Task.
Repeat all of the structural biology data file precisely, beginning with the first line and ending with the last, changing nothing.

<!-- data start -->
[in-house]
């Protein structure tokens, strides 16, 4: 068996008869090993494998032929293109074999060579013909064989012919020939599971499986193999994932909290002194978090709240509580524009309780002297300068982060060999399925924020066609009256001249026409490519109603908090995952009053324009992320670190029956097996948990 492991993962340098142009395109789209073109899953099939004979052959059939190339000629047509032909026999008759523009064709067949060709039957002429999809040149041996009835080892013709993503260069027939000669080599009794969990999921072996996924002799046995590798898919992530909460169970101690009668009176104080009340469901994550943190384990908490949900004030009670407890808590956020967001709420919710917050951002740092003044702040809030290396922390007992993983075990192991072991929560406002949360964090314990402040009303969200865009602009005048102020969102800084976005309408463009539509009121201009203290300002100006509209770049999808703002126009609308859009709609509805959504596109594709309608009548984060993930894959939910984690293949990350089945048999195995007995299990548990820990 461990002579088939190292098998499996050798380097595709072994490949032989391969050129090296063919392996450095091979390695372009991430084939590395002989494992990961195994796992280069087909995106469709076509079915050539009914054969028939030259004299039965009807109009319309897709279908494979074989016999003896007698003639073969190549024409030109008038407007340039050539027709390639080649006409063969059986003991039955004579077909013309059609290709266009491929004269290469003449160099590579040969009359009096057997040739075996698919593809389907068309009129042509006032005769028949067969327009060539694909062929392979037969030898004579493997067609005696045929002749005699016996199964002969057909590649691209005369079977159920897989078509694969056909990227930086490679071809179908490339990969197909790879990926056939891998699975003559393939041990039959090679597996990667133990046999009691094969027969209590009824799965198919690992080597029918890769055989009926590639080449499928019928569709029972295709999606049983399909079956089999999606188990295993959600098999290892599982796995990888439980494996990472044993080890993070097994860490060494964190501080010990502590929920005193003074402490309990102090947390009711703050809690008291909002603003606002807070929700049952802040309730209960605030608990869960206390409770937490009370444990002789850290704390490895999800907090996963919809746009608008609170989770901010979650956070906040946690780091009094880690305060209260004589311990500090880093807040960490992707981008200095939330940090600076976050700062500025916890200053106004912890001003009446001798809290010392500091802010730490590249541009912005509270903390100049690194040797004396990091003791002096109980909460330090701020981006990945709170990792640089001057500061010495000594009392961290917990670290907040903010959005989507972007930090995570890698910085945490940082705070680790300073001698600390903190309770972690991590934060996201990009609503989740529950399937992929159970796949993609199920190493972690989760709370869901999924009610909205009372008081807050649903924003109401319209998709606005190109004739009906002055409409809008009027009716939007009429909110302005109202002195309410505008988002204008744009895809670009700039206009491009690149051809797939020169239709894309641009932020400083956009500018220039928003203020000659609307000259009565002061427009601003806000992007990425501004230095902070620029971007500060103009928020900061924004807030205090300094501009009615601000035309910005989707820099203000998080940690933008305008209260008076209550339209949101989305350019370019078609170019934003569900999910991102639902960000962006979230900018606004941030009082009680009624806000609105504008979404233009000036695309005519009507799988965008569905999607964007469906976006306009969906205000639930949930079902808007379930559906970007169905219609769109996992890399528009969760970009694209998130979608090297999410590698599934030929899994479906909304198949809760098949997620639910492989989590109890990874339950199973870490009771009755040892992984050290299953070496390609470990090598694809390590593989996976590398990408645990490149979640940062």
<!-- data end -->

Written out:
[in-house]
């Protein structure tokens, strides 16, 4: 068996008869090993494998032929293109074999060579013909064989012919020939599971499986193999994932909290002194978090709240509580524009309780002297300068982060060999399925924020066609009256001249026409490519109603908090995952009053324009992320670190029956097996948990 492991993962340098142009395109789209073109899953099939004979052959059939190339000629047509032909026999008759523009064709067949060709039957002429999809040149041996009835080892013709993503260069027939000669080599009794969990999921072996996924002799046995590798898919992530909460169970101690009668009176104080009340469901994550943190384990908490949900004030009670407890808590956020967001709420919710917050951002740092003044702040809030290396922390007992993983075990192991072991929560406002949360964090314990402040009303969200865009602009005048102020969102800084976005309408463009539509009121201009203290300002100006509209770049999808703002126009609308859009709609509805959504596109594709309608009548984060993930894959939910984690293949990350089945048999195995007995299990548990820990 461990002579088939190292098998499996050798380097595709072994490949032989391969050129090296063919392996450095091979390695372009991430084939590395002989494992990961195994796992280069087909995106469709076509079915050539009914054969028939030259004299039965009807109009319309897709279908494979074989016999003896007698003639073969190549024409030109008038407007340039050539027709390639080649006409063969059986003991039955004579077909013309059609290709266009491929004269290469003449160099590579040969009359009096057997040739075996698919593809389907068309009129042509006032005769028949067969327009060539694909062929392979037969030898004579493997067609005696045929002749005699016996199964002969057909590649691209005369079977159920897989078509694969056909990227930086490679071809179908490339990969197909790879990926056939891998699975003559393939041990039959090679597996990667133990046999009691094969027969209590009824799965198919690992080597029918890769055989009926590639080449499928019928569709029972295709999606049983399909079956089999999606188990295993959600098999290892599982796995990888439980494996990472044993080890993070097994860490060494964190501080010990502590929920005193003074402490309990102090947390009711703050809690008291909002603003606002807070929700049952802040309730209960605030608990869960206390409770937490009370444990002789850290704390490895999800907090996963919809746009608008609170989770901010979650956070906040946690780091009094880690305060209260004589311990500090880093807040960490992707981008200095939330940090600076976050700062500025916890200053106004912890001003009446001798809290010392500091802010730490590249541009912005509270903390100049690194040797004396990091003791002096109980909460330090701020981006990945709170990792640089001057500061010495000594009392961290917990670290907040903010959005989507972007930090995570890698910085945490940082705070680790300073001698600390903190309770972690991590934060996201990009609503989740529950399937992929159970796949993609199920190493972690989760709370869901999924009610909205009372008081807050649903924003109401319209998709606005190109004739009906002055409409809008009027009716939007009429909110302005109202002195309410505008988002204008744009895809670009700039206009491009690149051809797939020169239709894309641009932020400083956009500018220039928003203020000659609307000259009565002061427009601003806000992007990425501004230095902070620029971007500060103009928020900061924004807030205090300094501009009615601000035309910005989707820099203000998080940690933008305008209260008076209550339209949101989305350019370019078609170019934003569900999910991102639902960000962006979230900018606004941030009082009680009624806000609105504008979404233009000036695309005519009507799988965008569905999607964007469906976006306009969906205000639930949930079902808007379930559906970007169905219609769109996992890399528009969760970009694209998130979608090297999410590698599934030929899994479906909304198949809760098949997620639910492989989590109890990874339950199973870490009771009755040892992984050290299953070496390609470990090598694809390590593989996976590398990408645990490149979640940062």